More severe avascular necrosis

Once AVN develops, repair begins at the interface between viable bone and necrotic bone. Ineffective resorption of dead bone within the necrotic focus is the rule. Dead bone is reabsorbed only partially. Reactive and reparative bone is laid down on dead trabeculae, resulting in a sclerotic margin of thickened trabeculae within an advancing front of hyperemia, inflammation, bone resorption, and fibrosis. The incomplete resorption of dead bone has a mixed sclerotic and cystic appearance on radiographs. Necrosis and repair are ongoing in various stages of evolution within a single lesion.

Mechanical failure

Mechanical failure of trabecular bone at the interface between dead and viable bone may exacerbate avascular necrosis. In the subchondral region, such microfractures do not heal because they occur within an area of dead bone. Progression of the microfractures results in a diffuse subchondral fracture, seen radiographically as the crescent sign (see the first image below). Following subchondral fracture and progressive weightbearing, collapse of the articular cartilage occurs (see the second through fifth images below). Continued fracture, necrosis, and further weightbearing may progress to degenerative joint disease (DJD) and joint dissolution (see the second image and last 2 images below).

Frogleg lateral view of the right hip in a patient

Frogleg lateral view of the right hip in a patient with avascular necrosis shows the crescent sign, indicating subchondral fracture. Therapeutic interventions are less likely to halt progression of the disease once this sign appears. The frogleg lateral view is better than anteroposterior (AP) projection for demonstrating this sign, because the anterior and posterior margins of the acetabulum on the AP projection are superimposed over the superior portion of the femoral head, the usual location of the sign.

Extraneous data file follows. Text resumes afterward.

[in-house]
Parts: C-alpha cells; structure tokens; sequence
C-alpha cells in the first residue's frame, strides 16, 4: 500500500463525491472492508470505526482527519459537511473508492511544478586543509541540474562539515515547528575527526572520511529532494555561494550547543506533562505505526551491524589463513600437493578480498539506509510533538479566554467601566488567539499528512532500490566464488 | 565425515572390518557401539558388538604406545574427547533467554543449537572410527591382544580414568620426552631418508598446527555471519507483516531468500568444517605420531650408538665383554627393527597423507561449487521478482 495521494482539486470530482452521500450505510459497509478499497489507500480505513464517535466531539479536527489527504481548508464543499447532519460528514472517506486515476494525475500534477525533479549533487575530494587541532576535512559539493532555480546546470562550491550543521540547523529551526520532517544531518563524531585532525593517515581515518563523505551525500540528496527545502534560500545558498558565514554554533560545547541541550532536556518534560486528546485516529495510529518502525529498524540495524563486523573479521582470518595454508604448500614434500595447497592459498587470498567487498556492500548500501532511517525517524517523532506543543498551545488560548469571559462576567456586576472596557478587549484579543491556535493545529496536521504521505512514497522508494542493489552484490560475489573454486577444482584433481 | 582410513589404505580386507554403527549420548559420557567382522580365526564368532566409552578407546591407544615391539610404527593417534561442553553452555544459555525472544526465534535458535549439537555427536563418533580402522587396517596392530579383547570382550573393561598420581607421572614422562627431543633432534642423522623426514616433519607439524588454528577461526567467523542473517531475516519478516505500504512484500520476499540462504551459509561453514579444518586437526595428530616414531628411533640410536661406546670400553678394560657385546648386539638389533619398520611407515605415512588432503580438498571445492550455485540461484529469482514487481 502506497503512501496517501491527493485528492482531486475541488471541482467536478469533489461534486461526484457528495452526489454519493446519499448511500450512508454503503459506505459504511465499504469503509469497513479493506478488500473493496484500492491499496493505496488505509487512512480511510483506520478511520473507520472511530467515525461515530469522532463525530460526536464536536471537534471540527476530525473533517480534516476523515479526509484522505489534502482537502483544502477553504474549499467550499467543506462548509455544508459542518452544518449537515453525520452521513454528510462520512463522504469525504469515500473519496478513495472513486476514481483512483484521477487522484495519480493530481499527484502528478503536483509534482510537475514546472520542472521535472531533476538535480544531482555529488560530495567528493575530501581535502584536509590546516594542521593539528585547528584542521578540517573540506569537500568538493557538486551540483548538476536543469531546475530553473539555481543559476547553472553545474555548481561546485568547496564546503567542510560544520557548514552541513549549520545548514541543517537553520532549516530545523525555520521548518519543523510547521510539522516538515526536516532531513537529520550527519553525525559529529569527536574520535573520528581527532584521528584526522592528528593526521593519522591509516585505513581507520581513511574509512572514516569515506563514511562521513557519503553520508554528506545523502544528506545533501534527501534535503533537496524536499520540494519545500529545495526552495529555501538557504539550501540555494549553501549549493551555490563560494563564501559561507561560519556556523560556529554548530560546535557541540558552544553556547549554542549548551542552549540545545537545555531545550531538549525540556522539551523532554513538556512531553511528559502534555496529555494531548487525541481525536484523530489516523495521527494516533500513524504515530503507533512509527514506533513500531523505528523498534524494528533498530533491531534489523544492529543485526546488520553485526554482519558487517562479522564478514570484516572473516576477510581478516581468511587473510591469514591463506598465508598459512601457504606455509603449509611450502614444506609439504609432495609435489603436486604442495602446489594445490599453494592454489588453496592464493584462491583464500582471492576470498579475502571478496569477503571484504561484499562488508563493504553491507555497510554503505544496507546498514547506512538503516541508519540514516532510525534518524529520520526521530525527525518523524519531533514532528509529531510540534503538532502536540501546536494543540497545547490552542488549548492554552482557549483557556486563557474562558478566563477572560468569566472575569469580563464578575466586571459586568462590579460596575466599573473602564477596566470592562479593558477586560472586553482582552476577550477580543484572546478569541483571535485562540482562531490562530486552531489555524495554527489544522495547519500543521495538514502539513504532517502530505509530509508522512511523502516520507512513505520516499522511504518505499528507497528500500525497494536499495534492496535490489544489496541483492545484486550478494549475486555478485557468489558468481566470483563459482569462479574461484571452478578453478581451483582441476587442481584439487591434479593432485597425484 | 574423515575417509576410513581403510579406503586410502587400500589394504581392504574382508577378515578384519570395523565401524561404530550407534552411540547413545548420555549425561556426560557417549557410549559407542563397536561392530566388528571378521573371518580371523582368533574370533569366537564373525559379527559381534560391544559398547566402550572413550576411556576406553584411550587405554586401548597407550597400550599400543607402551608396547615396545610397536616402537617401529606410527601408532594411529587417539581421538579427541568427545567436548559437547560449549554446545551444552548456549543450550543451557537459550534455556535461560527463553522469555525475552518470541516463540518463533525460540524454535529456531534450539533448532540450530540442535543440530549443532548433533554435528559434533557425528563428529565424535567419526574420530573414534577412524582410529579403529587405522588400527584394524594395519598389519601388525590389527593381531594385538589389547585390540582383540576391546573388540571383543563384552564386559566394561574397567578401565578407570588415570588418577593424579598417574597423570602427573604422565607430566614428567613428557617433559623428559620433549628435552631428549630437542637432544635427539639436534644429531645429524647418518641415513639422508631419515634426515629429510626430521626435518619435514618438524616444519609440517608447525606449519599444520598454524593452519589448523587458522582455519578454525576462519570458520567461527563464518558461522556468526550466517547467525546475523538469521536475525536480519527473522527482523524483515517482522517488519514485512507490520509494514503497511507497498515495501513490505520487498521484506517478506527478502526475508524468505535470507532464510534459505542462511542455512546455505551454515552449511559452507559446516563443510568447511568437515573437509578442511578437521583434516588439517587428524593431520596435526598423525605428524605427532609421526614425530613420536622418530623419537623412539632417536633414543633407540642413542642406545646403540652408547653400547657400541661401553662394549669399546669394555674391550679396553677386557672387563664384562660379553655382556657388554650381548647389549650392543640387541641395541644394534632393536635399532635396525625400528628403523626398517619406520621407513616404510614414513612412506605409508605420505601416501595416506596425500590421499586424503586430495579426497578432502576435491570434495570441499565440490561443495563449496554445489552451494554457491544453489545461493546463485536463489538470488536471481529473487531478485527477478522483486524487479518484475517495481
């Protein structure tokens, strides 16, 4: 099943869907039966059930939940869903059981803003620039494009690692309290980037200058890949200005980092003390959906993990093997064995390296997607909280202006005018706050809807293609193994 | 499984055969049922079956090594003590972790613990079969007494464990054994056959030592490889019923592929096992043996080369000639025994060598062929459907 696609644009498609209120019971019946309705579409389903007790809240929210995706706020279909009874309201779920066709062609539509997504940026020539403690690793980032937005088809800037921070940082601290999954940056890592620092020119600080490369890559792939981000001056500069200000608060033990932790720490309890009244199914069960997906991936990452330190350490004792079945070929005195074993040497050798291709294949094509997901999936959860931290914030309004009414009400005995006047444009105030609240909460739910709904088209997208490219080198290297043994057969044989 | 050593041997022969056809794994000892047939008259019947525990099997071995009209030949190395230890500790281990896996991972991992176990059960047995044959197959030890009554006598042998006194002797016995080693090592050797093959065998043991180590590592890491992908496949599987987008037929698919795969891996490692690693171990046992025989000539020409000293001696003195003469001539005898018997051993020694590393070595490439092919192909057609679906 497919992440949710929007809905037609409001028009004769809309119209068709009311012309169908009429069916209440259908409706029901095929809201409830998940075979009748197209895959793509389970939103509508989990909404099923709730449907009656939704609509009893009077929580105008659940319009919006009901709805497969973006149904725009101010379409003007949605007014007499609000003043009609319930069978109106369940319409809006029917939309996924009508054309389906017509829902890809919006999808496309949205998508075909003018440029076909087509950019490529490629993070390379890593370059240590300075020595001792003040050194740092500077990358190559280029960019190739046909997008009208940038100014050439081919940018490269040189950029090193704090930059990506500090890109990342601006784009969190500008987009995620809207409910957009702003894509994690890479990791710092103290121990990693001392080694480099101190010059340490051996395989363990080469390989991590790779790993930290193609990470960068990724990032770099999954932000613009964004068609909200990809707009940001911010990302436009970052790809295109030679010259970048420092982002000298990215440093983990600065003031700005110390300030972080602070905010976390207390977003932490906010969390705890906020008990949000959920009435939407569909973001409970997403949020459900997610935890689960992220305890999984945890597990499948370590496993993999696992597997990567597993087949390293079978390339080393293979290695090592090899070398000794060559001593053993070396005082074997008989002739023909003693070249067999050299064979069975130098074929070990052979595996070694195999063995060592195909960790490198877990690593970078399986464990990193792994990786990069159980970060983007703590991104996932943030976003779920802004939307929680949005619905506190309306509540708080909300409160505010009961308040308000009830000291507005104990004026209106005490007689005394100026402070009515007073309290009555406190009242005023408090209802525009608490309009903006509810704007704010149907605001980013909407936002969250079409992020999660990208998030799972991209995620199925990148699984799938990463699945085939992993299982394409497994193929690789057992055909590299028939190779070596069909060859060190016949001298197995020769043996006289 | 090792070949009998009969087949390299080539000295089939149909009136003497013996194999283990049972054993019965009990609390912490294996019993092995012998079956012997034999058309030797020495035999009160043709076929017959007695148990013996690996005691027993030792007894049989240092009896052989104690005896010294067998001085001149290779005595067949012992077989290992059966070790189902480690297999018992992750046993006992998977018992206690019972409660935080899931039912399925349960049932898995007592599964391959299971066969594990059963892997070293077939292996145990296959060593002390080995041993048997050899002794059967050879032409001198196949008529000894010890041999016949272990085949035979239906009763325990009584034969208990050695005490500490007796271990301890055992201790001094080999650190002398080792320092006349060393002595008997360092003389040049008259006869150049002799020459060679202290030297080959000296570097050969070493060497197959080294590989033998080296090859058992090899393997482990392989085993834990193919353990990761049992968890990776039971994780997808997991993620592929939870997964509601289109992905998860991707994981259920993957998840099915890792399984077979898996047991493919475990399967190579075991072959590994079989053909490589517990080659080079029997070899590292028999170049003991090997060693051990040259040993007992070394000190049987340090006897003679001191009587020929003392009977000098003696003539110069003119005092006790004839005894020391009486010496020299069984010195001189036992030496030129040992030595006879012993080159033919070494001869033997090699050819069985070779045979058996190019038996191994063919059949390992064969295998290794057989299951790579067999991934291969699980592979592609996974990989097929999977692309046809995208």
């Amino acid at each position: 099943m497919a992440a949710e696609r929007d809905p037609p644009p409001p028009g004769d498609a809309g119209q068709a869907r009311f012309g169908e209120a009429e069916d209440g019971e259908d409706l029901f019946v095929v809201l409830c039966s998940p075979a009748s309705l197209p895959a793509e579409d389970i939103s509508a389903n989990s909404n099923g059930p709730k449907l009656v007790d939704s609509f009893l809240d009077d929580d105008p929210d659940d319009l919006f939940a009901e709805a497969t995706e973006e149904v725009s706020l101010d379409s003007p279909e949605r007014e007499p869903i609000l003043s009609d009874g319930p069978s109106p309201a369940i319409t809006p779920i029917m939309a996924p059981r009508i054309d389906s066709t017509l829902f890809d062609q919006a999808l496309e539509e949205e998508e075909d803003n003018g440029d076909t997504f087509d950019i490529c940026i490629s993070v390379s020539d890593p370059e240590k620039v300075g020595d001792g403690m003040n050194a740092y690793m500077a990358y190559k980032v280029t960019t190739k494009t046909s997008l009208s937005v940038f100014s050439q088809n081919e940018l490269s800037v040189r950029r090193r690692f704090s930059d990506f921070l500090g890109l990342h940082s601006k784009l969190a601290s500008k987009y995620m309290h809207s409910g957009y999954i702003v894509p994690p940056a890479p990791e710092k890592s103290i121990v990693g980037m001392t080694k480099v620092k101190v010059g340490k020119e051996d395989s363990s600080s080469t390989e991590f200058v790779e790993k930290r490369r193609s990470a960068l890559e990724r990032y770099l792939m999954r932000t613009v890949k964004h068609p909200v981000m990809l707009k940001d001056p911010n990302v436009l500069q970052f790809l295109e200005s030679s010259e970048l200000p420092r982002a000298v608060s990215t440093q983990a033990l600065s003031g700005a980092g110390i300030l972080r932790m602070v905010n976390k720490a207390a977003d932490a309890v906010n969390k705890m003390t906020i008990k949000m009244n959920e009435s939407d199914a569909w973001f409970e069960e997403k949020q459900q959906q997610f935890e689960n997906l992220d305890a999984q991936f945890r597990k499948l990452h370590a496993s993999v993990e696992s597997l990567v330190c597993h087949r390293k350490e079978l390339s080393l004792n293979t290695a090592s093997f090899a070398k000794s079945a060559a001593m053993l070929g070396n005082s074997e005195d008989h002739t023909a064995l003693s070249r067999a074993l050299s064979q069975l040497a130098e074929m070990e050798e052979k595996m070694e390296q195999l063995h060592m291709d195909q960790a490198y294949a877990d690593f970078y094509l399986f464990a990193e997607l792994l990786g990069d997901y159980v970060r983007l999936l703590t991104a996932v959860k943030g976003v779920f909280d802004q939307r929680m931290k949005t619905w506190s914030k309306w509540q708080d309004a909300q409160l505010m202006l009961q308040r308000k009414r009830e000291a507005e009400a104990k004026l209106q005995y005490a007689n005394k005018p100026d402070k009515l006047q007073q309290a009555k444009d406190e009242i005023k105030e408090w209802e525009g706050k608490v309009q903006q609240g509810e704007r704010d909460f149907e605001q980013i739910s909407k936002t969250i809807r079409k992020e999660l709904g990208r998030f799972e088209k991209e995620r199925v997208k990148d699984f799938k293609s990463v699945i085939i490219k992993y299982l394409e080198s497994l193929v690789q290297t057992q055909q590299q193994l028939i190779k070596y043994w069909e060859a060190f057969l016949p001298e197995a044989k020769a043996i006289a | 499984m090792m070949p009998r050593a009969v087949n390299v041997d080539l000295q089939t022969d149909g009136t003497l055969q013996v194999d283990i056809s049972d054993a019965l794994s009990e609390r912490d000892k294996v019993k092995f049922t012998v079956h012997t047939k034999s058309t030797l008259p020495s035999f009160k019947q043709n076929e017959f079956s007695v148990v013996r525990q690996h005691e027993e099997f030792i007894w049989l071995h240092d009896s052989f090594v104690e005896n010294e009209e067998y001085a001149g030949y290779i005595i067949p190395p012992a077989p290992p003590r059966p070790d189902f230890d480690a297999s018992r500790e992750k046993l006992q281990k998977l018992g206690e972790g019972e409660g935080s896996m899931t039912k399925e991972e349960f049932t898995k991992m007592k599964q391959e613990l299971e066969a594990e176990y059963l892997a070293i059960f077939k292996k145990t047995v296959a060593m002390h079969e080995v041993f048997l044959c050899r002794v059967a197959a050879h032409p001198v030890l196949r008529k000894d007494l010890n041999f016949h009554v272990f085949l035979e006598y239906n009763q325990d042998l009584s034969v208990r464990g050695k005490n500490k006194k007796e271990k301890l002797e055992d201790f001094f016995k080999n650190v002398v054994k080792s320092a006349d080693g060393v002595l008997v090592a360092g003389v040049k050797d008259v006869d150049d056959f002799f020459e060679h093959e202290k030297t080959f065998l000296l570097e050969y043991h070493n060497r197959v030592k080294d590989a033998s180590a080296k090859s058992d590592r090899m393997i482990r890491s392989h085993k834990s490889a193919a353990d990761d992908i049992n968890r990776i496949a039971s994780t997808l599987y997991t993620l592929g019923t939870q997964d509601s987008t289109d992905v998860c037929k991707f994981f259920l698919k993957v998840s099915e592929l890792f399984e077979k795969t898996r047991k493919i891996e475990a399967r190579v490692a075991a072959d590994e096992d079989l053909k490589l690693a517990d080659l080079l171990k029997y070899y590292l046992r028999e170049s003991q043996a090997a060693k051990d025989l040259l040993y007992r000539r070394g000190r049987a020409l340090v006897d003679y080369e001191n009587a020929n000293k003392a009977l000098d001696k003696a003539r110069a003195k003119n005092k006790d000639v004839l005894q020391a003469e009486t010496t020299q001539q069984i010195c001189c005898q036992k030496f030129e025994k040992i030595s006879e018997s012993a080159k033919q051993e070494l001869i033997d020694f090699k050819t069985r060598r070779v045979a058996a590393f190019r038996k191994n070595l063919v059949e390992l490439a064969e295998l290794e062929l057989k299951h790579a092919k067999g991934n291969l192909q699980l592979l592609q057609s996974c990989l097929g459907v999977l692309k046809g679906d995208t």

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Avascular necrosis of the femoral head. Anteropost

Avascular necrosis of the femoral head. Anteroposterior view of the pelvis shows flattening of the outer portion of the right femoral head from avascular necrosis (arrow), with adjacent joint-space narrowing, juxta-articular sclerosis, and osteophytes representing degenerative joint disease. See also the next image.

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Anteroposterior view of the left hip in a patient

Anteroposterior view of the left hip in a patient with avascular necrosis obtained 6 months after presentation shows that the patient has undergone core decompression but has developed mild flattening of the femoral head, indicating progression of disease despite treatment.

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Plain film finding in a patient with bilateral ava

Plain film finding in a patient with bilateral avascular necrosis of the femoral head 6 months after presentation demonstrates that subtle flattening of the left femoral head (open arrow) has occurred. This indicates progression of disease from stage 2 to stage 3 despite conservative treatment. The patient underwent bilateral core decompression and bone grafting. The defects within the proximal femurs represent removal of the dead bone, and the tubular densities within each femur represent bone grafts in an attempt to revascularize the region of avascular necrosis.

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Plain film findings in a patient with bilateral av

Plain film findings in a patient with bilateral avascular necrosis of the femoral head who underwent bilateral core decompression and bone grafting. Despite treatment, an anteroposterior plain film of the pelvis obtained 6 months later shows further flattening of the right femoral head (black arrows). Note the progressive increase in the size of the lucency within the right femoral head, which resulted in further weakening of the femoral head. This lucency represents removal of dead bone. Once fracture of the femoral head occurs, operative attempts to stabilize the femur usually fail. Disease usually progresses rapidly, requiring total joint replacement.

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Axial computed tomography scan in a patient with a

Axial computed tomography scan in a patient with avascular necrosis. This image shows joint space narrowing, juxta-articular sclerosis, and osteophyte formation (degenerative joint disease) around the anteromedial and posterolateral aspects of the right hip.

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Anteroposterior plain film of the pelvis in a pati